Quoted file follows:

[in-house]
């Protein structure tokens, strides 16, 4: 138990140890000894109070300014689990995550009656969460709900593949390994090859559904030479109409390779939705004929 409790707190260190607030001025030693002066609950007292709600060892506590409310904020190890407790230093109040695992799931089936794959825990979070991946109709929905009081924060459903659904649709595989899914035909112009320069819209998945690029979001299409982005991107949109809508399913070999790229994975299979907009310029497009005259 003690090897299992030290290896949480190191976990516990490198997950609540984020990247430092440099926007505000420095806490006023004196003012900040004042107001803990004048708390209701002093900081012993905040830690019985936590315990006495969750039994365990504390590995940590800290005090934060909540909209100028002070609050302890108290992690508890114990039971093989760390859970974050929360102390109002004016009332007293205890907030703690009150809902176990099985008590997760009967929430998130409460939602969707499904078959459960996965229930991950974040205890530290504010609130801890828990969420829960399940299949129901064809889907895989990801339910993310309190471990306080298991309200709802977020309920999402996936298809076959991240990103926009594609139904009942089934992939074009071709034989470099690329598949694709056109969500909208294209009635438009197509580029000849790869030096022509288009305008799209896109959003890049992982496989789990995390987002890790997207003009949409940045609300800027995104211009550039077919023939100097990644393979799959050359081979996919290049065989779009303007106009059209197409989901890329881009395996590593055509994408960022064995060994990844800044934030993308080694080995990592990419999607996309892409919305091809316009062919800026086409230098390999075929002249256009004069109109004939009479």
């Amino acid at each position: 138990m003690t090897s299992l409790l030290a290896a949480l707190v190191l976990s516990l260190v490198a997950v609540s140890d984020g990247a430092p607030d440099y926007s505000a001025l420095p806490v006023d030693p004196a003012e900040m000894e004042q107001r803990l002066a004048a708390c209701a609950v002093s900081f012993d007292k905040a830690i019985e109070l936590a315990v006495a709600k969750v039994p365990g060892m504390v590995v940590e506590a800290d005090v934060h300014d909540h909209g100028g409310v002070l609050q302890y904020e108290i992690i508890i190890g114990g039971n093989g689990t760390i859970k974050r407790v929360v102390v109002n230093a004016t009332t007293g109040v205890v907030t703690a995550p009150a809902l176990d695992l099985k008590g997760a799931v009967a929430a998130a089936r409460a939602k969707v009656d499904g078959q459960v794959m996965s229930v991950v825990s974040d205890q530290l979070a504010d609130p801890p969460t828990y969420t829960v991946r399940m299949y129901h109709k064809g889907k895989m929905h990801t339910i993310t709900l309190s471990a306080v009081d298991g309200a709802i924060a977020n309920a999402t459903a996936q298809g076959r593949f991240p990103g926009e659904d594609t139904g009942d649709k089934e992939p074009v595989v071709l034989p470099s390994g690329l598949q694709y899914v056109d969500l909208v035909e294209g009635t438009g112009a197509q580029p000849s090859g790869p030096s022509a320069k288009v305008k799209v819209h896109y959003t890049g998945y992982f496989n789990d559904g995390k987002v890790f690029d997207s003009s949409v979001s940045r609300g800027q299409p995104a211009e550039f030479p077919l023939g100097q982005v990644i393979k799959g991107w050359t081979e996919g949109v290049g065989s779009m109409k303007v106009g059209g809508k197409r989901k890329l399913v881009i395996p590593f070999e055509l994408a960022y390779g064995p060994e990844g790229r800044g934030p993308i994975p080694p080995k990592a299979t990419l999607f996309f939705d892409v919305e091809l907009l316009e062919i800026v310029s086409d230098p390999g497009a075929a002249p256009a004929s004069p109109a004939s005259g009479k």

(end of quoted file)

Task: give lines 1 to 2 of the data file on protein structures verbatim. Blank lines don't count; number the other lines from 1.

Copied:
[in-house]
């Protein structure tokens, strides 16, 4: 138990140890000894109070300014689990995550009656969460709900593949390994090859559904030479109409390779939705004929 409790707190260190607030001025030693002066609950007292709600060892506590409310904020190890407790230093109040695992799931089936794959825990979070991946109709929905009081924060459903659904649709595989899914035909112009320069819209998945690029979001299409982005991107949109809508399913070999790229994975299979907009310029497009005259 003690090897299992030290290896949480190191976990516990490198997950609540984020990247430092440099926007505000420095806490006023004196003012900040004042107001803990004048708390209701002093900081012993905040830690019985936590315990006495969750039994365990504390590995940590800290005090934060909540909209100028002070609050302890108290992690508890114990039971093989760390859970974050929360102390109002004016009332007293205890907030703690009150809902176990099985008590997760009967929430998130409460939602969707499904078959459960996965229930991950974040205890530290504010609130801890828990969420829960399940299949129901064809889907895989990801339910993310309190471990306080298991309200709802977020309920999402996936298809076959991240990103926009594609139904009942089934992939074009071709034989470099690329598949694709056109969500909208294209009635438009197509580029000849790869030096022509288009305008799209896109959003890049992982496989789990995390987002890790997207003009949409940045609300800027995104211009550039077919023939100097990644393979799959050359081979996919290049065989779009303007106009059209197409989901890329881009395996590593055509994408960022064995060994990844800044934030993308080694080995990592990419999607996309892409919305091809316009062919800026086409230098390999075929002249256009004069109109004939009479």